It’s That Time of the Season!

It’s August, 2022 already!

And with that, many of us start thinking about the change of seasons and the kids returning to school. Even though there are no children in my house now, I’ve spent my entire life dancing to that rhythm, and I am not expecting the pattern to change anytime soon. So with that as the music in the background, this month, we start looking at what we can do to boost our kids’ plant-powered nutrition profiles.

There are many ways we can improve our children’s food selections. You may have heard them before, but these suggestions are worth repeating. As our children get older, it is essential that we keep these recommendations in mind AND put them into practice as often as possible.

Make the best choice, the easy choice.
We know kids of all ages will eat fruit if it is easy to grab. So with that as the goal, buy fresh fruit in season like melons, peaches, nectarines, grapes, mandarin oranges, berries, and cherries.

You can cut the larger fruits like melons and pineapples into slices, wedges, or cubes and put them in a bowl in the refrigerator. Wash small fruits and leave them within easy reach. Fruit salad is a great option, but there is no need to be fussy. Fresh cherries, berries, and grapes are perfect just as they are—no prep needed beyond washing and leaving them in sight.

You can also batch cook beans, lentils, and grains and leave them in the fridge. For younger kids, pre-make power bowls or tacos and leave them in the fridge to be heated up quickly when they come in from school or other activities. Older kids might like pre-made meals, too. They might also be ok with making their own. Either way, making the ingredients easy to get and eat will lead the children to make the more healthful snacking decision.

Go for junk reduction. Keeping junk food out of the house is another part of making healthy food choices easy. That means we must think about reducing or eliminating nutrient-poor, processed, and animal-based options every chance we get.

Here are some suggestions:

  • Stop buying junk food, chips, and candies.
  • Stop buying chicken nuggets and other processed meats.
  • Stop buying dairy products.
  • Avoid fast food and sugary beverages.

Instead:

  • Purchase nuts, seeds, nut butters, unsweetened fresh, frozen, dried or canned fruit.
  • Keep whole grains and legumes cooked and ready to eat.
  • Have raw, steamed or roasted veggies like broccoli, Brussel sprouts, zucchini, spinach, potatoes, sweet potatoes, and cauliflower.
  • Keep leafy greens washed and ready.
  • Purchase (or make) whole grain breads and tortillas.
  • Keep plant-based milk available.
  • Be the change you wish to see your children imitate.

Make it fun.

  • Keep the attitude light! Play with your food and get the kids in the game! Ask the kids to choose a recipe. Enlist them to help make it. Let them add in other ingredients (within reason).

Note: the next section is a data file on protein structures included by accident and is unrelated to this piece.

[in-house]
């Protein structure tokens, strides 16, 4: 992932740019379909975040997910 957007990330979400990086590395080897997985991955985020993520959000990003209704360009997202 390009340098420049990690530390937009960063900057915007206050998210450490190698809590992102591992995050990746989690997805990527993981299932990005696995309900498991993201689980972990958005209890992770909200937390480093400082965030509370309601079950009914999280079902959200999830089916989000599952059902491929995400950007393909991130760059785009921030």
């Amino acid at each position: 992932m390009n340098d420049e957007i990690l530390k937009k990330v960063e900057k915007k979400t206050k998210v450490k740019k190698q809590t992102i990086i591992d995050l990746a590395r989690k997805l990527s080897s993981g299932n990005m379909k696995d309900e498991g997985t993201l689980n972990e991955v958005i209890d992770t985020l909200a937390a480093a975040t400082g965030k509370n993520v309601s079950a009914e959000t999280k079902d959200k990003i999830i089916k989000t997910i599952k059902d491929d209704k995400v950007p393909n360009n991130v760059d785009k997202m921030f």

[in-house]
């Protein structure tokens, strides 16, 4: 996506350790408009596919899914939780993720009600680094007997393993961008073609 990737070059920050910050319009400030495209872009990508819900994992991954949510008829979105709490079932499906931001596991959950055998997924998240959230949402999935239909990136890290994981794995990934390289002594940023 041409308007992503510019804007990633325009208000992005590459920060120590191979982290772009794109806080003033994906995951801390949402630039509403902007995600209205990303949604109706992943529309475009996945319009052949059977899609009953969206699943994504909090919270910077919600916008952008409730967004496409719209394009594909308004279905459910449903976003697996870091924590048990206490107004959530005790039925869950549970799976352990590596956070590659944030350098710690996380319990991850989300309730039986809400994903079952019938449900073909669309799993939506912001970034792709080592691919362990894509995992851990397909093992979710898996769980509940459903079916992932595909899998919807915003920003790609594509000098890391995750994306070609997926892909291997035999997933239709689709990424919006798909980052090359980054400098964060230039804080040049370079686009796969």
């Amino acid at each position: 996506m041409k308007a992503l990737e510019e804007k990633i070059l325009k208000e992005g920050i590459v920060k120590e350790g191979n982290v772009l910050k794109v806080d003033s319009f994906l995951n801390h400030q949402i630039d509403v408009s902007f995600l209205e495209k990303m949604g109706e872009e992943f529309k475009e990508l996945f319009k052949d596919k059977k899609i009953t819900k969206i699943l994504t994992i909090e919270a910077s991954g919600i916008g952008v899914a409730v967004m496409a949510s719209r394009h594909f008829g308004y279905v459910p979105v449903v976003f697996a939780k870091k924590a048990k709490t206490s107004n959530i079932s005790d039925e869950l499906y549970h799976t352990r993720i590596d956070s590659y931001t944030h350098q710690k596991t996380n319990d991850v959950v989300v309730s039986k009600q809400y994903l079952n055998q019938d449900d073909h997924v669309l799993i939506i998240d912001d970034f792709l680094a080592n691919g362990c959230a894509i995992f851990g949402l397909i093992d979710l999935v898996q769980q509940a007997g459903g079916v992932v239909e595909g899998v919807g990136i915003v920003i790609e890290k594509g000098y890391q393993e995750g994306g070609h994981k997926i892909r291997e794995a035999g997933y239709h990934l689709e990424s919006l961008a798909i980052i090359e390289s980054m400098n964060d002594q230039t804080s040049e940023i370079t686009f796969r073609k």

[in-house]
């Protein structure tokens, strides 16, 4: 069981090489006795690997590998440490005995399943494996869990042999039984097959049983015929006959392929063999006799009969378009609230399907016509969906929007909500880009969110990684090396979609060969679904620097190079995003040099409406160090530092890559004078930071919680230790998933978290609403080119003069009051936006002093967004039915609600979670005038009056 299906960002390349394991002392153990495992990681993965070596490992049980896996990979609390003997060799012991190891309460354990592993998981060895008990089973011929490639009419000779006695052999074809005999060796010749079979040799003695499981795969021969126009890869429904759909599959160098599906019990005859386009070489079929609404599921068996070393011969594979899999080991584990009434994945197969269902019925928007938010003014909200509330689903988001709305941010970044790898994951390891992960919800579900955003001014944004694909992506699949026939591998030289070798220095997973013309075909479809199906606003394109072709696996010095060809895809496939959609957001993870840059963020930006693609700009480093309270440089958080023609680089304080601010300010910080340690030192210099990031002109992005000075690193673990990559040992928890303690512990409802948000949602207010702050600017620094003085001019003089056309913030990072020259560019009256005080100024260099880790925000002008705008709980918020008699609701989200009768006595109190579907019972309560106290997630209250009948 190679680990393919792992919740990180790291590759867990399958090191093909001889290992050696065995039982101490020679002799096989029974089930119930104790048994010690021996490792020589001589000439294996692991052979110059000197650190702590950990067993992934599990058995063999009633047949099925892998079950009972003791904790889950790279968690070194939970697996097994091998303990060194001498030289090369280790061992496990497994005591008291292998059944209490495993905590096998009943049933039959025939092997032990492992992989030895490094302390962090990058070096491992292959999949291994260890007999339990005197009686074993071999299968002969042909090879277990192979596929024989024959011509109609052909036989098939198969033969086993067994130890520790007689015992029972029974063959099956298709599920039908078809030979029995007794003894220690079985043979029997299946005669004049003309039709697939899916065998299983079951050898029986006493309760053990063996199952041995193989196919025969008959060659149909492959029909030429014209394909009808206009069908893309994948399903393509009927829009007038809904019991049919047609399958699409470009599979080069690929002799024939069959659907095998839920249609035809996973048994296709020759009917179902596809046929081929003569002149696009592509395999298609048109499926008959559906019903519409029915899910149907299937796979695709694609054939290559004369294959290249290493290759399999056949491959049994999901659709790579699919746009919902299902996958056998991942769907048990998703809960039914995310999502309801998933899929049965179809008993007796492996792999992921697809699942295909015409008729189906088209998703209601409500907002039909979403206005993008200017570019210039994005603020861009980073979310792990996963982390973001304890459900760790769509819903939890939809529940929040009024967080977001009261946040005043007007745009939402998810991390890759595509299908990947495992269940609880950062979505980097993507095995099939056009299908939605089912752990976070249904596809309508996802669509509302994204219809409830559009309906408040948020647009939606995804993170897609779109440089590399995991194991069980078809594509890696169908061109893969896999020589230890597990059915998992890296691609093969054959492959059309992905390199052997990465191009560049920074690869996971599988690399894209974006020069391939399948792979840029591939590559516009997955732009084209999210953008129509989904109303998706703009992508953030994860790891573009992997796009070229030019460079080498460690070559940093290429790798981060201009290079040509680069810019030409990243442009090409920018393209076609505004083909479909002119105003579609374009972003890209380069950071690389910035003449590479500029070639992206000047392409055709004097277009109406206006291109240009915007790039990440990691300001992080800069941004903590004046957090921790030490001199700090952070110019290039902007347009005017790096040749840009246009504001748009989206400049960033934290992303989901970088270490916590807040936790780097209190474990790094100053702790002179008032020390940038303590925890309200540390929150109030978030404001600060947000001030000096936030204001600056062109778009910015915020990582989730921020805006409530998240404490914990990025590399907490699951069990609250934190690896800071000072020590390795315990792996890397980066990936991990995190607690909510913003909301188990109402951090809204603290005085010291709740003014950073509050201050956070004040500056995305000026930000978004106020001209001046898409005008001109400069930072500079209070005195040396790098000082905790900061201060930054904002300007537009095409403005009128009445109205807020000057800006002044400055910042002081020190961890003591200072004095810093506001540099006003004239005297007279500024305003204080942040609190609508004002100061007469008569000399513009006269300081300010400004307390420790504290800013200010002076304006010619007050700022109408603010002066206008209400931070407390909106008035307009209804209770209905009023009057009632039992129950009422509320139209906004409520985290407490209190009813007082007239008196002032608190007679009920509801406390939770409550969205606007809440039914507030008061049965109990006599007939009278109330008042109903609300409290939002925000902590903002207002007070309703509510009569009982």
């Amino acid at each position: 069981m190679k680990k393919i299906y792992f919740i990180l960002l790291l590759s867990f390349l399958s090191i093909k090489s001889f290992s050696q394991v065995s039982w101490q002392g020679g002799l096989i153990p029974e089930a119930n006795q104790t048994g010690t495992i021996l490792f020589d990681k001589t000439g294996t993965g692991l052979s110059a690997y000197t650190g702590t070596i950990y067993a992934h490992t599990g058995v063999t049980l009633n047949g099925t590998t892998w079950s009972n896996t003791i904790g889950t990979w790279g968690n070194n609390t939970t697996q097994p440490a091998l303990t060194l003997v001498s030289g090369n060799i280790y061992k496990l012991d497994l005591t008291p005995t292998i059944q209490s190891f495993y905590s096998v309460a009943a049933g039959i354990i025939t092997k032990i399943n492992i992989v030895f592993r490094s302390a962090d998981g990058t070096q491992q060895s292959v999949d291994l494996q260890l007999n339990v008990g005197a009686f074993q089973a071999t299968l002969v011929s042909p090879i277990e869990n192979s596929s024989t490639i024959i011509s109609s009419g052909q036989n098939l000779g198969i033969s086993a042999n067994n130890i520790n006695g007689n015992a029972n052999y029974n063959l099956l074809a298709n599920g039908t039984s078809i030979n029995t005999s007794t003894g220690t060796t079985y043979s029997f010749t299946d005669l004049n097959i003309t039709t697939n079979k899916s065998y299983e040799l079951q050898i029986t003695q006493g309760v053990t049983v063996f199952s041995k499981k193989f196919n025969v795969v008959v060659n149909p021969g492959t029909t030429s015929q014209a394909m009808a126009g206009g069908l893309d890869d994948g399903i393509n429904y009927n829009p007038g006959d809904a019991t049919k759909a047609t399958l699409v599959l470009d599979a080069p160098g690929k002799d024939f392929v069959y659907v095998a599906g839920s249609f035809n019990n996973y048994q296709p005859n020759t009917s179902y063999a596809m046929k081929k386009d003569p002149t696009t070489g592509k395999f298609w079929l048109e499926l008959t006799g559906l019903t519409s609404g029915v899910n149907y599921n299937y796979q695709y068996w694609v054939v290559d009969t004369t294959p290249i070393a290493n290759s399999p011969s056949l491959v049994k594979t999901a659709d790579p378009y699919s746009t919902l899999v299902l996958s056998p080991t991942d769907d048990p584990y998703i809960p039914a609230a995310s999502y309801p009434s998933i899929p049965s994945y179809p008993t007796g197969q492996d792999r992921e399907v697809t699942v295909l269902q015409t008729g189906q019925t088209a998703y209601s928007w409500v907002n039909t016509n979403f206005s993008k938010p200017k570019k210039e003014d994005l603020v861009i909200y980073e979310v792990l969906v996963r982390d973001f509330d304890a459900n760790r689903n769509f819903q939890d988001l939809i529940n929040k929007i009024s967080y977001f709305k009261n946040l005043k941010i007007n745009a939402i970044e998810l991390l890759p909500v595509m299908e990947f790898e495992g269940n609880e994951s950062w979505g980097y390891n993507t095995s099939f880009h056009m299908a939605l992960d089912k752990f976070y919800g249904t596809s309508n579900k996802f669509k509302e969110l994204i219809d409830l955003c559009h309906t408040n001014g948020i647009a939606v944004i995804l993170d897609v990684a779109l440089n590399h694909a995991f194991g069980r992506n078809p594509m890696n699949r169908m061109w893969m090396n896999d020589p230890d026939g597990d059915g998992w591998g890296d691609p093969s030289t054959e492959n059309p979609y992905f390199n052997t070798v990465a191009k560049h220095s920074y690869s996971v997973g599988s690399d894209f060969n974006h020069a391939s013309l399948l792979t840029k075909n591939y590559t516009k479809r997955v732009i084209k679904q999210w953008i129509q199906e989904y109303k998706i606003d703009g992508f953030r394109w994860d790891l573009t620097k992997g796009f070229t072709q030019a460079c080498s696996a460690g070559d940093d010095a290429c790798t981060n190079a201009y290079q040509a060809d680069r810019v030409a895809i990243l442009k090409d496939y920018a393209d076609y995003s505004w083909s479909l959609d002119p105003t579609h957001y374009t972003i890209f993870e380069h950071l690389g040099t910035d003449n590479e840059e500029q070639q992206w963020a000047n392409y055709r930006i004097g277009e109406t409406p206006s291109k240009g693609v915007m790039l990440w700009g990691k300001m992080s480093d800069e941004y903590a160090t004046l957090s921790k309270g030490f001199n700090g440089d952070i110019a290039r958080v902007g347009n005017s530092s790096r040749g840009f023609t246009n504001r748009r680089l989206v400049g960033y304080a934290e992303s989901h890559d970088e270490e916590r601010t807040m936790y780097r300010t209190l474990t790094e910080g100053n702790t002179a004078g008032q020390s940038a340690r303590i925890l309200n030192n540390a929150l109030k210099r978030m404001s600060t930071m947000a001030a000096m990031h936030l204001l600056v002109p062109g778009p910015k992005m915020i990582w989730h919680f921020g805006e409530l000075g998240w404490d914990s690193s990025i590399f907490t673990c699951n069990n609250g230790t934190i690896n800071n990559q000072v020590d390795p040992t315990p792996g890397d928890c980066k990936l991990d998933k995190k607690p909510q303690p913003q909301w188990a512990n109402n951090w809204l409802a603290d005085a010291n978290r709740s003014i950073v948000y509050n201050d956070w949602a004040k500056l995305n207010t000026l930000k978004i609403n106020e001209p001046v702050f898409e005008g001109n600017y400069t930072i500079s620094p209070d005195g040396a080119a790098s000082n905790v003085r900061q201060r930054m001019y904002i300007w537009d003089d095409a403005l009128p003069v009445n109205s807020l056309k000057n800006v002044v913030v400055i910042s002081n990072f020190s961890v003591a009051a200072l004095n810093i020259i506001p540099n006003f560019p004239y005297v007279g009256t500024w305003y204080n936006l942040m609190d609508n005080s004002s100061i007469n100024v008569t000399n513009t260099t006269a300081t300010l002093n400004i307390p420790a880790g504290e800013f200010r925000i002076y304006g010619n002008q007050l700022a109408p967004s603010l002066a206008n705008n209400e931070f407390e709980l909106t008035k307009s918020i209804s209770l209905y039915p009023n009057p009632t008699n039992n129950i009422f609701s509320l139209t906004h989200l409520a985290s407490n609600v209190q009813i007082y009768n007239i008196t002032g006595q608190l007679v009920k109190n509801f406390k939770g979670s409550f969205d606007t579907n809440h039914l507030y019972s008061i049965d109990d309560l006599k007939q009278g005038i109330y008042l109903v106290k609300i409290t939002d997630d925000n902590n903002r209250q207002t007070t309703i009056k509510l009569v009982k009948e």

• Try giving them a warm flatbread or tortilla, some yummy humus, and a rainbow of cut or shredded veggies. Ask them to make a picture using the bread as the canvas and the hummus as the glue to hold the veggies in place.
  • When they complete their artwork, take photos of their creations and enjoy watching them eat it!
  • For school lunches, you can do the same thing. Package all the ingredients in small containers or a bento box and send it to school for your young person to assemble. Did you know this is the exact strategy employed by Kraft Lunchables that makes them so appealing to kids???
  • You could try taste testing different greens, citrus, beans, or nuts and seeds.
  • Remember to keep the atmosphere light and non-judgemental. Food is serious business, but we don’t have to make it somber or overbearing. Besides, NO ONE wants to feel put down because of the food they choose. Respect for the child and your relationship is paramount.

For more suggestions, detailed information, and deeper insights, please refer to https://nourishthebook.com/

Save the Date for this FREE Online Event

September 27, 7:00 PM, Central
Featuring Ann & Jane Esselstyn

Kids: Using Food to Keep ’em Strong
More info to come!

Contributing Writer: Meryl Fury

Meryl Fury is President and CEO of PBNM.org.  She is a Registered Nurse with a Masters Degree in Nursing.  Professionally, she has specialized in public health and underserved populations. Personally, she is mad about healthy eating. She enjoys everything about whole-life health, especially working with older people who can greatly benefit from the healing power of whole food plant-based eating. Meryl is the founder, and CEO of Balance Forward Health and Wellness, LLC, which focuses on playfully supporting people who want to attain vibrant health over the entire lifespan. You can read more about her on her website at www.balanceforwardhealthandwellness.com.